O’Connor, too, exited the Court to the left of Anthony Kennedy on campaign finance, church-and-state, abortion, andaffirmative action cases – all issues that have been cut back since Alito succeeded her. However, recusals on these cases are less likely. That is, unless some advocacy group somehow finds a not-too-distant relative of Justice Scalia who is an abortion doctor in Nebraska that is willing to be a named plaintiff in a federal case.
Barnes’s article today echoes my sentiments:
at some point, theory steps aside and reality sets in. “It’s an interesting idea,” said James Sample, a Hofstra law professor who has specialized in studying judicial recusals. “The challenge is that it’s so difficult to divorce discussion of the proposal from the individual justices who might end up replacing the recused justices.”
In other words, the bench currently consists of Stevens, O’Connor and retired justice David H. Souter, all of whom are to the left of the court’s dominant conservatives.
It is as unlikely to think Republicans would think it is a good idea to put them back in the lineup, Sample said, as it is to think Leahy would be as keen on the idea if the available replacements were, say, former chief justices William H. Rehnquist or Warren E. Burger.
I’m speed-reading through the Prop 8 case decision that just invalidated the ballot measure as violating the 14th Amendment’s Due Process and Equal Protection Clauses. Judge Walker framed his decision not as creating a new right to gay marriage, but rather a vindication of the institution of marriage itself:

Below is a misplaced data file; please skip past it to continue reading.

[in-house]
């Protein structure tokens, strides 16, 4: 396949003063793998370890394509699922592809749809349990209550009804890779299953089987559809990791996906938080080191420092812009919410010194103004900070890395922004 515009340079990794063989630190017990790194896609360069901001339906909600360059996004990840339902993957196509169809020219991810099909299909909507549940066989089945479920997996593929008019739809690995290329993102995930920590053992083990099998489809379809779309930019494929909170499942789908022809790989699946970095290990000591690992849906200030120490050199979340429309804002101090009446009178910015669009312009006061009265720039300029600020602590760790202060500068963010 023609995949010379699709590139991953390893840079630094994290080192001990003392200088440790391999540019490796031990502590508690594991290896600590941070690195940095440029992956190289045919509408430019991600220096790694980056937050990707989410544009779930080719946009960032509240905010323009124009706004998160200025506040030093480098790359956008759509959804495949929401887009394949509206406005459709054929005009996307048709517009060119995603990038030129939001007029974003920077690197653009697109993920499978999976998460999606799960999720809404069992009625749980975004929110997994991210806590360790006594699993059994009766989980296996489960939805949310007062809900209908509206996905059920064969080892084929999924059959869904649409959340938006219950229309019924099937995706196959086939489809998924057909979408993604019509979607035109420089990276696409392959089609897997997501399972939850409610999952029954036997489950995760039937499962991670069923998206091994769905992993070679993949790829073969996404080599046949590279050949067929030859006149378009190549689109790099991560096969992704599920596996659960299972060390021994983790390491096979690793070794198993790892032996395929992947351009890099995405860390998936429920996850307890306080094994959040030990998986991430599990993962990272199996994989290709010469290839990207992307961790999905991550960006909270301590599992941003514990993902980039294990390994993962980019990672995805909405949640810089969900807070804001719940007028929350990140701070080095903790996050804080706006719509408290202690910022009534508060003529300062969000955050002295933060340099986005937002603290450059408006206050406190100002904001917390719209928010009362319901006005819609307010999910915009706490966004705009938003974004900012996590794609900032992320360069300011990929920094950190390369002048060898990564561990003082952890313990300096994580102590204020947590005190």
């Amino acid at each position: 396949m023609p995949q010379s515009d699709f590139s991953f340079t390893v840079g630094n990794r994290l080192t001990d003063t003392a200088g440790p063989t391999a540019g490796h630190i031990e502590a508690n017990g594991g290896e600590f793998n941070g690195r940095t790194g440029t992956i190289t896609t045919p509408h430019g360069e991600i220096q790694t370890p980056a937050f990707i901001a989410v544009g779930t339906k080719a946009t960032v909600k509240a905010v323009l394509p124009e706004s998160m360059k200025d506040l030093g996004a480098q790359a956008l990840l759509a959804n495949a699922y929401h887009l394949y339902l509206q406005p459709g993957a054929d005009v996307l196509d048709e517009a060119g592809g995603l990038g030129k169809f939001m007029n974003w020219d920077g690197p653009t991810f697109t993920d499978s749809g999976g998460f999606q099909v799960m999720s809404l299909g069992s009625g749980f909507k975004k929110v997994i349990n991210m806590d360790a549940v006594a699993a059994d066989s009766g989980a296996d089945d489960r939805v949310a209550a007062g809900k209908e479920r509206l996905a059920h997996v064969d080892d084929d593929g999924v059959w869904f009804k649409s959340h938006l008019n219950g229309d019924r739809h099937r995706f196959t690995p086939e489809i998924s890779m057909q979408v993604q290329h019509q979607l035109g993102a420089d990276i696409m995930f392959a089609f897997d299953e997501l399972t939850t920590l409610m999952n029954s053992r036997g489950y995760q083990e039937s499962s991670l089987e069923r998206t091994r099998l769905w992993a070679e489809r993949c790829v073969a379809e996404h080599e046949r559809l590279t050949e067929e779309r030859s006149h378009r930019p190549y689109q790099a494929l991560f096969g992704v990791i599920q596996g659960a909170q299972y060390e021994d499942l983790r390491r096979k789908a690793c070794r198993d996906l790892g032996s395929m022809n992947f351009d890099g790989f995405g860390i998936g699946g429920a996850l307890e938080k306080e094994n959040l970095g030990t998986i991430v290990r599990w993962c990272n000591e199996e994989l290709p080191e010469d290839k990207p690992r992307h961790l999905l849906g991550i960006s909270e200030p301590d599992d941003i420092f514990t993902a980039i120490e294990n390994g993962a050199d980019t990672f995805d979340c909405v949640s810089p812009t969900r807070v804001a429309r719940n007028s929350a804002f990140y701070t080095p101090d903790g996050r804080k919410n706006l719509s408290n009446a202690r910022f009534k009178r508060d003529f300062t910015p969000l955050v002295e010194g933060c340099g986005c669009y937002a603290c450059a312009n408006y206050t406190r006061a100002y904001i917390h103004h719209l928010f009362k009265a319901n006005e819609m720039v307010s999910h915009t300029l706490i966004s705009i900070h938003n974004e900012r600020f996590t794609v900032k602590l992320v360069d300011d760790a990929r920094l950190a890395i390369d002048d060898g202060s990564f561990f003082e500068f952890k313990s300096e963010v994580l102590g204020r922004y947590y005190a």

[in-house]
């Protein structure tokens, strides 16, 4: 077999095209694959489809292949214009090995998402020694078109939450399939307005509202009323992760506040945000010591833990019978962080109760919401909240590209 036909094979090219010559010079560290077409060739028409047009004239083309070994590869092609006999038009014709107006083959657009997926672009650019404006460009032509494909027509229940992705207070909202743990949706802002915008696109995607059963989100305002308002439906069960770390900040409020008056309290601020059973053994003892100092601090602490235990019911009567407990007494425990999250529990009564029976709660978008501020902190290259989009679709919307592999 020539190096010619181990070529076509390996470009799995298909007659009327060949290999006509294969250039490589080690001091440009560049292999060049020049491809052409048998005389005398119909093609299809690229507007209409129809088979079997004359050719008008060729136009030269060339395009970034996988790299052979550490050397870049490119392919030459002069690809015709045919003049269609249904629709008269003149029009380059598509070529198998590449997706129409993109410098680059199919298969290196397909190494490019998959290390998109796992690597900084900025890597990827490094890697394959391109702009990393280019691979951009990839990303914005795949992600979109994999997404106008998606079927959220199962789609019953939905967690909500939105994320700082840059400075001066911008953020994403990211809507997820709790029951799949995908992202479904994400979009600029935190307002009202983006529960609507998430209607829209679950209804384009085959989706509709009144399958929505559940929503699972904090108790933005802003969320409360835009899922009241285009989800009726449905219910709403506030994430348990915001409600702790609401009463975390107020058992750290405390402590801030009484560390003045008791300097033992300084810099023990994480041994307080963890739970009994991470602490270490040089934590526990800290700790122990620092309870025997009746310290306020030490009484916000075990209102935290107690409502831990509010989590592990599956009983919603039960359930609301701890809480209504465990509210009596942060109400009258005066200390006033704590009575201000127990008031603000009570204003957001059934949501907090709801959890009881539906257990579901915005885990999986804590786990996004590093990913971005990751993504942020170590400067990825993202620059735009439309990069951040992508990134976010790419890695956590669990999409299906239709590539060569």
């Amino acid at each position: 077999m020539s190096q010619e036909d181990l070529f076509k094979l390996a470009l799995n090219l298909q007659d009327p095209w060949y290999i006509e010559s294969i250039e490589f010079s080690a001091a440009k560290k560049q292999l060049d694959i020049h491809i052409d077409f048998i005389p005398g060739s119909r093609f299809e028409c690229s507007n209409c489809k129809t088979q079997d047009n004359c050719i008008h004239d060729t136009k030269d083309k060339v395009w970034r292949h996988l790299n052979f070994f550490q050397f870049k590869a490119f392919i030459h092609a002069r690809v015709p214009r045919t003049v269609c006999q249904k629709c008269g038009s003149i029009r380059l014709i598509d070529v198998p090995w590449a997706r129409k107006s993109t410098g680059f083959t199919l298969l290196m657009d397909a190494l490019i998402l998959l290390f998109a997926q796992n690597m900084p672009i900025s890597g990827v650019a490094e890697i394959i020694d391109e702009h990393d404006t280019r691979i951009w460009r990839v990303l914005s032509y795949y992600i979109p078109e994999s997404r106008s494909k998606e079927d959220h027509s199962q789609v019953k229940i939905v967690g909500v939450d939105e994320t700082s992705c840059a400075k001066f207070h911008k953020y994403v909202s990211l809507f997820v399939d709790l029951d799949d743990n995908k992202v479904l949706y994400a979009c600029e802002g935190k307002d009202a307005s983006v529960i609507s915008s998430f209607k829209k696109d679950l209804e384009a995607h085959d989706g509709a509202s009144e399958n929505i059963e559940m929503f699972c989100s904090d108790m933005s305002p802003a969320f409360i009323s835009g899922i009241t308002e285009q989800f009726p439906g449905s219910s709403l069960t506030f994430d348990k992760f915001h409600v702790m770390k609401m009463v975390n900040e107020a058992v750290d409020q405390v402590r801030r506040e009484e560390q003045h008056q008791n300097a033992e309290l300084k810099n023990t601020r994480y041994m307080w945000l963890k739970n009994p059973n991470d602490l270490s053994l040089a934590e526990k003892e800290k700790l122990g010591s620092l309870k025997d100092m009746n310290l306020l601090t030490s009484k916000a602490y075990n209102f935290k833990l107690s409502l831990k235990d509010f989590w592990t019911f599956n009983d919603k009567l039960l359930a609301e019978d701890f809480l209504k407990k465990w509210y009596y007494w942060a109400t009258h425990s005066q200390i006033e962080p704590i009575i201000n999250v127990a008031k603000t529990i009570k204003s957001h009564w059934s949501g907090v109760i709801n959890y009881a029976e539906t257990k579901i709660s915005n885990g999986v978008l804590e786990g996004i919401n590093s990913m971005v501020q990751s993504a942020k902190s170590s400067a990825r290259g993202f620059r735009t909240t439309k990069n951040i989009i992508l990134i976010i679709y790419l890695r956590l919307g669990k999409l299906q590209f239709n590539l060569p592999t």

Plaintiffs do not seek recognition of a new right. To characterize plaintiffs’ objective as “the right to same-sex marriage” would suggest that plaintiffs seek something different from what opposite-sex couples across the state enjoy —— namely, marriage. Rather, plaintiffs ask California to recognize their relationships for what they are: marriages. (p. 114)
And because the Supreme Court has long held that marriage is a fundamental right, and holds that California’s domestic partnership alternative for same-sex couples is no substitute for that fundamental right. Walker then applies strict scrutiny to the plaintiffs’ claims and concludes that Prop 8 violates the Due Process Clause of the 14th Amendment, largely because he held in the findings of facts that the defense’s witnesses were “unreliable and entitled to essentially no weight”:
As explained in detail in the equal protection analysis, Proposition 8 cannot withstand rational basis review. Still less can Proposition 8 survive the strict scrutiny required by plaintiffs’ due process claim. The minimal evidentiary presentation made by proponents does not meet the heavy burden of production necessary to show that Proposition 8 is narrowly tailored to a compelling government interest. Proposition 8 cannot, therefore, withstand strict scrutiny. Moreover, proponents do not assert that the availability of domestic partnerships satisfies plaintiffs’ fundamental right to marry; proponents stipulated that “[t]here is a significant symbolic disparity between domestic partnership and marriage.” Accordingly, Proposition 8 violates the Due Process Clause of the Fourteenth Amendment.
On the Equal Protection front, Walker did not assign a heightened level of scrutiny to gays and lesbians, abiding by the Supreme Court’s refusal to cast equal suspicion on classifications based on sexual orientation as those based on gender or race. But sexual orientation’s rational basis review, which started as a dodge by Justice Kennedy back in Romer v. Evans and continued by Justice O’Connor in her Lawrence v. Texas concurrence, now seems to be as protective as intermediate and strict scrutiny. Rational basis review is supposed to be the most forgiving of acts of discrimination–if one gives even a hypothetical justification in defense of a discriminatory law or practice, that law or practice would always be deemed constitutional. Higher levels of scrutiny were left for “officially” illegitimate identity-based classifications.